At the end of one session where we had wandered around a tiny village and the surrounding hills, there was a mad dash to return to see the waterfall. 

 ‘Ask me to run’ said the guide ‘and I will see if we can get there in time’.  We reached the viewing point for the waterfall seconds before the  end of the hour then the screen froze and the countdown returned. 

It’s a very hypnotic site, the first day I watched for the whole hour, as the guide went to and fro driven by instructions through an earpiece.  Since then I have made a daily trip for ten minutes or so, just checking in.  I guess when the tourists return the virtual tourism will stop and I will miss this escape from daily life.

https://www.remote-tourism.com/

Love thy neighbourhood

This new commandment to stay home has made me focus on what it is all around me.  Taking my daily walk for exercise, but being restricted to the area in walking distance of my house has pushed me to explore every side road and path.  I have even found a row of houses I didn’t know existed, just minutes away from my home.

one red tulip, three pink and white tulips, mauve osteospermum and green foliage
Tulips

Walking past gardens that I would normal drive past allows me to see so much more.  Instead of a blue flash of agapanthus or a yellow blur of mimosa in according to the season, I can enjoy the riot of colour from springtime bulbs.  And part of the pleasure of repeating the same walk is seeing the subtle changes.  I have walked over the hill near my house two or three times a week for the last month and I have seen the May blossom appear first on one side of the hill, slowly extending to the hilltop, then finally flowering on the colder slope, moving like slow motion photography.

Apple tree on cliff edge
Blossom

Instead of visiting gardens for their spring displays I have narrowed my focus and celebrated a mini tulip festival in my front garden, and my bluebell walk starts and finishes with a pot just outside my backdoor. 

Instead of visiting Brogdale for the Hanami festival, I am searching for the flowering fruit trees around me and some are in the most unexpected places.  I found an apple tree covered in blossom on the edge of the cliffs.  I don’t thing I had even noticed the tree before, but now it is flowering it is unmissable and when the autumn comes I will be looking to see if it actually has fruit.  Hopefully some nice apples to go with the blackberries that grow around it.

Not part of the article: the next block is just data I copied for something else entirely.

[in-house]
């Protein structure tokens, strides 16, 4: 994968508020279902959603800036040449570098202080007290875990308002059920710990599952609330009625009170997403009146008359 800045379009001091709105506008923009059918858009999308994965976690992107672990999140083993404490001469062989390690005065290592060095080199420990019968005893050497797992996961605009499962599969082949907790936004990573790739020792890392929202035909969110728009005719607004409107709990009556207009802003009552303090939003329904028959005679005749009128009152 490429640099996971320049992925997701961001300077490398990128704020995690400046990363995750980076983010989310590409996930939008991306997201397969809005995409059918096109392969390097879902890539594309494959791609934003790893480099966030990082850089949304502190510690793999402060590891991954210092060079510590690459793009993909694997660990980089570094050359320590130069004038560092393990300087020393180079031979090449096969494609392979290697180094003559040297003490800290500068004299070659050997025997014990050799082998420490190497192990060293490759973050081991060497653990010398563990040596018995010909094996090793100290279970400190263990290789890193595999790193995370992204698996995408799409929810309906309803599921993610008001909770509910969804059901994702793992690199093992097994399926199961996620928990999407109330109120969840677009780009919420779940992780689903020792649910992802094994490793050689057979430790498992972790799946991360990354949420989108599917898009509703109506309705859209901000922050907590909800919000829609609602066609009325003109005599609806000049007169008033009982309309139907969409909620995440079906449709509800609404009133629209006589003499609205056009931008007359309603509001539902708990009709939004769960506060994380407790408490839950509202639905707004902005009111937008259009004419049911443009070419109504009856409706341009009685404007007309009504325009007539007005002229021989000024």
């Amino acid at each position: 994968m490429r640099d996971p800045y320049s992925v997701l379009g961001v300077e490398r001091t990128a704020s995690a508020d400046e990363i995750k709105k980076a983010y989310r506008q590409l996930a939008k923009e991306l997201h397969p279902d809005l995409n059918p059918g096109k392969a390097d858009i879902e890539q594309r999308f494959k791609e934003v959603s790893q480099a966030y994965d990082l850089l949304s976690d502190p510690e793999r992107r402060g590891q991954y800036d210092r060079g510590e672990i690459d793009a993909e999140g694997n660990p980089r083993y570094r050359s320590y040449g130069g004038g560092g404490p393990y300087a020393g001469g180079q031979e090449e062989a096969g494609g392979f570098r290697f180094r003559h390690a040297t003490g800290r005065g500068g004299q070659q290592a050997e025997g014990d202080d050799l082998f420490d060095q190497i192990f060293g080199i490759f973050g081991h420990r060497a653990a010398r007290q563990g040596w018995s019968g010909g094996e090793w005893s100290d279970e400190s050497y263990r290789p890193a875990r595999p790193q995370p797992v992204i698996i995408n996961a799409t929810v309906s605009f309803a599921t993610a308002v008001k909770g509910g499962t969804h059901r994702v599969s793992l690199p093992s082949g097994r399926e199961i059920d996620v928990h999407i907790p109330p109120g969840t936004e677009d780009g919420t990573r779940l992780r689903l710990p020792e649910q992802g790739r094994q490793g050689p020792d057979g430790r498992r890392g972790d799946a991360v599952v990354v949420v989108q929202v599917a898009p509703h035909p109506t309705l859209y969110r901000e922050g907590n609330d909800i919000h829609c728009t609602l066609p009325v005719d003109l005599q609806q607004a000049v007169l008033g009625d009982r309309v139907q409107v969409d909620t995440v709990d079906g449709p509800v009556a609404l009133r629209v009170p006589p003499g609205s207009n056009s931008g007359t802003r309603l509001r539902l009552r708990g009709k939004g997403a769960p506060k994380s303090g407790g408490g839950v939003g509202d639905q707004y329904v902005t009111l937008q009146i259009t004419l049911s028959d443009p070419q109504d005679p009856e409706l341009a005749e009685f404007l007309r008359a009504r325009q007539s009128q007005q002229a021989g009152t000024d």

Going to the Source

I’ve always been fascinated by the idea of the source of a river, not in the sense of a great explorer seeking the source of the Nile type of expedition but finding the birthplace of more humble rivers.  This isn’t always possible, sometimes the source is on private land or just difficult to access, but sometimes this becomes a way to explore places overlooked or disregarded.

So far, I have visited two French rivers at their source, the Loiret at Orleans and the Séoune in the Lot.  There is a strange sense of accomplishment as these places are not highlighted in guidebooks, so the discovery feels more personal.

Normally when we go on holiday we take the motorway past Orleans and I have always assumed this was a fairly boring town.  It was only when we decided to have an overnight stop and I started to research on the local sites that I discovered the Park of the Source of the Loiret. 

When we drove through Orleans my preconceptions were challenged, it is not a touristy city, but it has a lively welcoming feel, tramways lined with grass, open spaces in the city centre.  The park is on the outskirts and is a beautiful place to visit.  The source itself was barely signposted, tucked away at the edge of the park.  A deep mysterious pool with water gently bubbling up.  I imagine in spring  after heavy rainfall this would be a turbulent mass of water.

loiret source

The Séoune

The second source we went looking for was closer to our normal French destination in the Lot.  The Séoune is a tributary of the Garonne, but it starts outside the small town of Sauzet.  We tracked it down using maps on and offline, but searching for the source of a river in late summer is probably not a good idea.  We found a dip between fields, with a few trees that looked as if they had better access to water than their neighbours.   Probably the right place but not a hint of water. 

two fields separated by trees in a dip
the source of the Seoune River

However, one of the pleasures of slow travel is to treat visits to places like reading a book, chapter by chapter.  We will return in a wetter season and see the source of the Séoune at its best. 

Parc Floral de la Source

Journey around my room

View from hallway, three tall windows looking out to green folio, three small round stained glass windows above.
Sadly not my room or Maistre’s but a staircase in Torni Hotel, Helsinki

Long before we all became prisoners in our own homes, I had been planning to write about the authors who manage to make the familiar seem remarkable and travel without leaving home.